About Michael Bloch

Michael caught the solar power bug after purchasing components to cobble together a small off-grid PV system in 2008. He's been reporting on Australian and international solar energy news ever since.


  1. ‘Committing’ to a 2050 target might sound promising, however there is a vast difference between ‘committing’ to doing something and actually doing it.

    And of course there is now the question of where is the money needed going to come from?

    For the time being nothing much has actually changed in terms of national government behaviour, and given that its taken some 30 years (from 1990) to get more than 50% of the population to acknowledge that there is even a problem at all. I’m not all optimistic that sufficient will actually be done in the near to medium future to achieve anything that’s meaningful in the longer term at all.

    • Des Scahill,
      You state: “‘Committing’ to a 2050 target might sound promising…”

      I’d suggest it’s just ‘kicking the can down the road’. What matters is what we/humanity do/does NOW and before 2030.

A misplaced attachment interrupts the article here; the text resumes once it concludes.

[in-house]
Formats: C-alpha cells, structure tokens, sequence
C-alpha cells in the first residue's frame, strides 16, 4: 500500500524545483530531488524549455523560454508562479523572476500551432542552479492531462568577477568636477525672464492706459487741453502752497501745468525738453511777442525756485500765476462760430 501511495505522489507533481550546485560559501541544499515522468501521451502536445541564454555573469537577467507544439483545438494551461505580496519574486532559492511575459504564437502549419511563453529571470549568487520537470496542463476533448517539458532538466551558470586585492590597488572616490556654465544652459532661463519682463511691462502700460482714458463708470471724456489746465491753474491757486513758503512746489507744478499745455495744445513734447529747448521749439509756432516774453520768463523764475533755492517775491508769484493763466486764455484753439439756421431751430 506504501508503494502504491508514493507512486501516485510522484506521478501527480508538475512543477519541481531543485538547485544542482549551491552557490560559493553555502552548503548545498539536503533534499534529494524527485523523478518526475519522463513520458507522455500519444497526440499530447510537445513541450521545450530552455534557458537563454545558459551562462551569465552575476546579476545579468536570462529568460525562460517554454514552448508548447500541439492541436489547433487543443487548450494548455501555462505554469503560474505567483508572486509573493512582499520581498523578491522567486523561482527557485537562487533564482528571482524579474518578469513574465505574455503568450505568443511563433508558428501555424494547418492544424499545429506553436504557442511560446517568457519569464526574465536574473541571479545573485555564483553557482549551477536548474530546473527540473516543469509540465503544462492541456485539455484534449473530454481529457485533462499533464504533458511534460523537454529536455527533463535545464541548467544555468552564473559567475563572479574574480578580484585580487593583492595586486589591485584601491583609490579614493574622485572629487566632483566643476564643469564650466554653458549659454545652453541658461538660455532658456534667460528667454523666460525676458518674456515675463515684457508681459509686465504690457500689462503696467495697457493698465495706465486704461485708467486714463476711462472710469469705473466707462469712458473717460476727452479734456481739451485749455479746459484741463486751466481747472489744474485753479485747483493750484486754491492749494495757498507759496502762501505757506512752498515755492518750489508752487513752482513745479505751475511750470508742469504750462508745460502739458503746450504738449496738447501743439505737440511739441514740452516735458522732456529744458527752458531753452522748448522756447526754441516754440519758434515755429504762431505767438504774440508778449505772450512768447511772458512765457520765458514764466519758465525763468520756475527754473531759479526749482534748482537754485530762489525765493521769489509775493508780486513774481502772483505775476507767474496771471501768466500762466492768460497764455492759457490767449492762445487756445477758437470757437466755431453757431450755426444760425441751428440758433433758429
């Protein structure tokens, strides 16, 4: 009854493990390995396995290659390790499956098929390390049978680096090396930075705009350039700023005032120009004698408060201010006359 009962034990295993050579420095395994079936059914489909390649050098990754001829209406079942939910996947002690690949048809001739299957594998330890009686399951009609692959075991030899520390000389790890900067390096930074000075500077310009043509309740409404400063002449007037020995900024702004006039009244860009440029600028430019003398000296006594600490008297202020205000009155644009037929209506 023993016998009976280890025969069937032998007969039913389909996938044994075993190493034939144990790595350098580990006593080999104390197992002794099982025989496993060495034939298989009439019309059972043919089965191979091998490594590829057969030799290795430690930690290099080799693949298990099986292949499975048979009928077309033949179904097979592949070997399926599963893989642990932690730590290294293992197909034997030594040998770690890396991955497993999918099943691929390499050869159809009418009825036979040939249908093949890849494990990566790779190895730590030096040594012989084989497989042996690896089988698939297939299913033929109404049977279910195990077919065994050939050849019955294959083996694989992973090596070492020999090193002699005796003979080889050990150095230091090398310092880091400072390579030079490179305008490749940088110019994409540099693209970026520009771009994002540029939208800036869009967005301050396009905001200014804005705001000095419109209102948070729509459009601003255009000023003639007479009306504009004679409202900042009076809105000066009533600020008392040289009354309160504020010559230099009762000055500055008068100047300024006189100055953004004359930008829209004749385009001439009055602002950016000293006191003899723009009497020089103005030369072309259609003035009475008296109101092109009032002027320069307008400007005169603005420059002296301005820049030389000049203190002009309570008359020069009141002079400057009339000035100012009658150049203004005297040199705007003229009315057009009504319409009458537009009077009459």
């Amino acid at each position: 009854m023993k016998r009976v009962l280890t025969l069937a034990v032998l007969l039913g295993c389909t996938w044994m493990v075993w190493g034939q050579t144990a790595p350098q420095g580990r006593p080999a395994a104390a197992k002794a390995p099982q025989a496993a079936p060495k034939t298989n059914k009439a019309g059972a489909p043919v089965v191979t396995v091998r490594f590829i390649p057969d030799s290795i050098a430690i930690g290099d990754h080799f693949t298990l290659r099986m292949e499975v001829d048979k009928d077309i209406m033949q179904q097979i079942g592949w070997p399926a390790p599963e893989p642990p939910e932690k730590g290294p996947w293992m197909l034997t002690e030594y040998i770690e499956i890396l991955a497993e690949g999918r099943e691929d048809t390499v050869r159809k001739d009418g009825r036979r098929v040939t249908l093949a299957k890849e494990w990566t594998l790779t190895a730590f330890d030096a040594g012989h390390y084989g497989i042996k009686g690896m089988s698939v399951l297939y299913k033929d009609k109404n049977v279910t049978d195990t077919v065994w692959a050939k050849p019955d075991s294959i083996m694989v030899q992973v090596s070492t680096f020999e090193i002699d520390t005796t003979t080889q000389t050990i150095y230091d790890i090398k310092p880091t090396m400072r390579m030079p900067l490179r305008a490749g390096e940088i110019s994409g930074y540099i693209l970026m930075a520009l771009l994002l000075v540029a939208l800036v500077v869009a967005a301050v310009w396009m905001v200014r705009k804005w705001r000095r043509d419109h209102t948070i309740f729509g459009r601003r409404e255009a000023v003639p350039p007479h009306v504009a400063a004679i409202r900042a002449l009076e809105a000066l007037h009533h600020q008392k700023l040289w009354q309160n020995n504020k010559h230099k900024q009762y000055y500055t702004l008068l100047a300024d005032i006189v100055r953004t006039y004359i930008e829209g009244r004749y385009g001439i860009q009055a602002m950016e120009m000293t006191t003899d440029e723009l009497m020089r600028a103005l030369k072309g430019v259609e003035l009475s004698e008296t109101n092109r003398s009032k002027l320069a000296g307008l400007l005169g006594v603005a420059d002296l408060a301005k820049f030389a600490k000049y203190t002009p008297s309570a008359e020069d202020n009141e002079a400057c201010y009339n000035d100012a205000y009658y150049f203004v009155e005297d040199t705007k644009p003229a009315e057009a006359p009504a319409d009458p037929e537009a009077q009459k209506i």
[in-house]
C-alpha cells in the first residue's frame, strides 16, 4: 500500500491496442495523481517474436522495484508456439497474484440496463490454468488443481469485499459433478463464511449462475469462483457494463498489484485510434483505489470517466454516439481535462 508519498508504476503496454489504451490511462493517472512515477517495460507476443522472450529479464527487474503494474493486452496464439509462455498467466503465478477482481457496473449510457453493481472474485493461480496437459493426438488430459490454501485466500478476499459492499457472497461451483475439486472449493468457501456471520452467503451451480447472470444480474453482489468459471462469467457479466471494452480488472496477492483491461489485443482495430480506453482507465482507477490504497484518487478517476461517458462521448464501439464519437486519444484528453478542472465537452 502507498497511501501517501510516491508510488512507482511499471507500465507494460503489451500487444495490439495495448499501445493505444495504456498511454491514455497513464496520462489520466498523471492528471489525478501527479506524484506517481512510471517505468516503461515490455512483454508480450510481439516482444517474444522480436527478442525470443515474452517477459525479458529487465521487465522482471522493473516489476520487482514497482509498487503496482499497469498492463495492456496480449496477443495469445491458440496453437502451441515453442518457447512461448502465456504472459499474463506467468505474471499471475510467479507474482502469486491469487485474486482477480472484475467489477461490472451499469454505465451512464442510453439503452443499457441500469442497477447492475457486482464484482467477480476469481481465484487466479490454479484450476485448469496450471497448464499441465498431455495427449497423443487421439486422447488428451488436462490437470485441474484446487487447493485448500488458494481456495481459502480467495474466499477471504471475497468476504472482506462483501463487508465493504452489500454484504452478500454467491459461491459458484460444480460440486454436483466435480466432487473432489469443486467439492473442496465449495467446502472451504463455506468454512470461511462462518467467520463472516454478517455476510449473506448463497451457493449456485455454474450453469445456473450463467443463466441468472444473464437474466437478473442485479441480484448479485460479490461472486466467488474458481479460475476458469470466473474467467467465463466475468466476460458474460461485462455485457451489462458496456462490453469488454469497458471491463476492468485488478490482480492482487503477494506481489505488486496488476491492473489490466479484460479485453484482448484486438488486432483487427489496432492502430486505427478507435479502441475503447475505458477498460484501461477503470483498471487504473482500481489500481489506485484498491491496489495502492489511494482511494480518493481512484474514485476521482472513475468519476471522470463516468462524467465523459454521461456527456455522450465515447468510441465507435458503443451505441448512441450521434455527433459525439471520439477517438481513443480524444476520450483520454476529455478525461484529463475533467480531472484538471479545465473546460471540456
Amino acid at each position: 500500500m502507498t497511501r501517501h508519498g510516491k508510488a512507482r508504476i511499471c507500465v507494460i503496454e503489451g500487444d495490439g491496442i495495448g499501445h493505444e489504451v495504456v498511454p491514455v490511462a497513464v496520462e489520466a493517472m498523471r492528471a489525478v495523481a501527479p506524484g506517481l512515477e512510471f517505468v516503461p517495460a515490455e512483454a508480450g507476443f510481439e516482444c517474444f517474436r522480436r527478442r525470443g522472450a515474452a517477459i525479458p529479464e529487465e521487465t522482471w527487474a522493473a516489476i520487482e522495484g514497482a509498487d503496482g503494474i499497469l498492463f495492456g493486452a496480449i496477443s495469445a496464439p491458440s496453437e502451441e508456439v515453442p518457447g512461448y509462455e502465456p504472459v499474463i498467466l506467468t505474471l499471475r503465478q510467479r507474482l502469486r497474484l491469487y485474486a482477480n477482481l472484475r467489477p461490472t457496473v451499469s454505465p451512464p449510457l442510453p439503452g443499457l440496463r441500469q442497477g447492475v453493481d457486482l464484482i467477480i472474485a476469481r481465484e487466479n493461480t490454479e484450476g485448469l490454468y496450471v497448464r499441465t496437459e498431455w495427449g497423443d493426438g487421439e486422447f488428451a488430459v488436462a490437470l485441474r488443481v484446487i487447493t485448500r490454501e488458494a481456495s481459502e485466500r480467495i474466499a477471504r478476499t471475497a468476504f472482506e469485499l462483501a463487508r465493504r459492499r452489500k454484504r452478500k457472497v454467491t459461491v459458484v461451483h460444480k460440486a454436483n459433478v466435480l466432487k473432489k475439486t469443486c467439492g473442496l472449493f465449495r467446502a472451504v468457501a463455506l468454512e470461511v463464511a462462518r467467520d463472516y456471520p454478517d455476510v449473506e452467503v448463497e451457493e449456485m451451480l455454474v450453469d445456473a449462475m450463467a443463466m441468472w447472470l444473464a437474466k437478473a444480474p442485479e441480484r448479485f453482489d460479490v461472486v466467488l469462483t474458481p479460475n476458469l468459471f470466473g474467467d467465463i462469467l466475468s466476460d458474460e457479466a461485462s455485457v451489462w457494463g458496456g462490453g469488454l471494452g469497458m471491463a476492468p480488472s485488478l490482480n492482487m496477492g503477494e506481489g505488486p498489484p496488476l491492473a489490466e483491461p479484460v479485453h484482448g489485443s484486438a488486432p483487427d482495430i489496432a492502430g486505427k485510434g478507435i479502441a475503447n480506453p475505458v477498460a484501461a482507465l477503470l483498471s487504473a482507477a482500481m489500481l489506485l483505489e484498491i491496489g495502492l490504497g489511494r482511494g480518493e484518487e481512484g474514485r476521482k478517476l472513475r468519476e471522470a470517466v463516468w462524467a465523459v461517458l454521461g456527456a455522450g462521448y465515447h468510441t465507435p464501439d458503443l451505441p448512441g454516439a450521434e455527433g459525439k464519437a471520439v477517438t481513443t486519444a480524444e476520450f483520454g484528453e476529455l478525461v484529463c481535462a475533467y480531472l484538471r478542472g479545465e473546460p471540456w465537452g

Published in Nature on 28 June 2017 was a commentary by Figueres et. al. titled “Three years to safeguard our climate”. The Figure box “Carbon Crunch” highlights what must be done – a delay of only 5 years means the task becomes impossible.

      You also ask: “And of course there is now the question of where is the money needed going to come from?”

      What price do you put on civilisation collapse and potentially species extinction, Des? When Britain faced the Nazis after the rest of Europe was subdued during WW2, the emphasis was more on continuing to repel the enemy and over time gain the upper hand, and worry less about the costs.